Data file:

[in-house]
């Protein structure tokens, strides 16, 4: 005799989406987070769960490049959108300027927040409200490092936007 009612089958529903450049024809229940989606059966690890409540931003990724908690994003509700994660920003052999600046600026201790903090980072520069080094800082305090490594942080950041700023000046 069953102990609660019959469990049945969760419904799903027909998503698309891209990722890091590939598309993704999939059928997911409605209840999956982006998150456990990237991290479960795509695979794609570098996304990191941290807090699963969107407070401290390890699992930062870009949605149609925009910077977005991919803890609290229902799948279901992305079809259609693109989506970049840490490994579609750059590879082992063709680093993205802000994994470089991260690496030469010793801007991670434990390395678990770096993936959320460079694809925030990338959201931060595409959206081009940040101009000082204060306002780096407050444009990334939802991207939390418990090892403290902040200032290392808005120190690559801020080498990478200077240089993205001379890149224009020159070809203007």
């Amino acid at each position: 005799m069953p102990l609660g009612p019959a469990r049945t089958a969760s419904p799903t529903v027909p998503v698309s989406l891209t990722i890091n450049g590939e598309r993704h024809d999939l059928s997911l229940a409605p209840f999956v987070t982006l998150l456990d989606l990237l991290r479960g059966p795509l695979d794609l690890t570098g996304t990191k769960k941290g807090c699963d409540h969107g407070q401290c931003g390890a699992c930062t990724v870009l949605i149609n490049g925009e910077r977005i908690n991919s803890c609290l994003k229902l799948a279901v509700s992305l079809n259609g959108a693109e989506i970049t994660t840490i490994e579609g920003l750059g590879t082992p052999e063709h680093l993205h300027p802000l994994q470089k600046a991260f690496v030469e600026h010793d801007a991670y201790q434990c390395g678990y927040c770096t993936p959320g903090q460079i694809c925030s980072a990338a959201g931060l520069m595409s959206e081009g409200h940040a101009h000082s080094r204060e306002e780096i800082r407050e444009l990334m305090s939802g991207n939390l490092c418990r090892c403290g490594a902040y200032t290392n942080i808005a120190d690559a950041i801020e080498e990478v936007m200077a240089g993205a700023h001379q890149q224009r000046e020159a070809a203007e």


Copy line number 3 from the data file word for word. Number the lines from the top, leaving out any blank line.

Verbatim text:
């Amino acid at each position: 005799m069953p102990l609660g009612p019959a469990r049945t089958a969760s419904p799903t529903v027909p998503v698309s989406l891209t990722i890091n450049g590939e598309r993704h024809d999939l059928s997911l229940a409605p209840f999956v987070t982006l998150l456990d989606l990237l991290r479960g059966p795509l695979d794609l690890t570098g996304t990191k769960k941290g807090c699963d409540h969107g407070q401290c931003g390890a699992c930062t990724v870009l949605i149609n490049g925009e910077r977005i908690n991919s803890c609290l994003k229902l799948a279901v509700s992305l079809n259609g959108a693109e989506i970049t994660t840490i490994e579609g920003l750059g590879t082992p052999e063709h680093l993205h300027p802000l994994q470089k600046a991260f690496v030469e600026h010793d801007a991670y201790q434990c390395g678990y927040c770096t993936p959320g903090q460079i694809c925030s980072a990338a959201g931060l520069m595409s959206e081009g409200h940040a101009h000082s080094r204060e306002e780096i800082r407050e444009l990334m305090s939802g991207n939390l490092c418990r090892c403290g490594a902040y200032t290392n942080i808005a120190d690559a950041i801020e080498e990478v936007m200077a240089g993205a700023h001379q890149q224009r000046e020159a070809a203007e």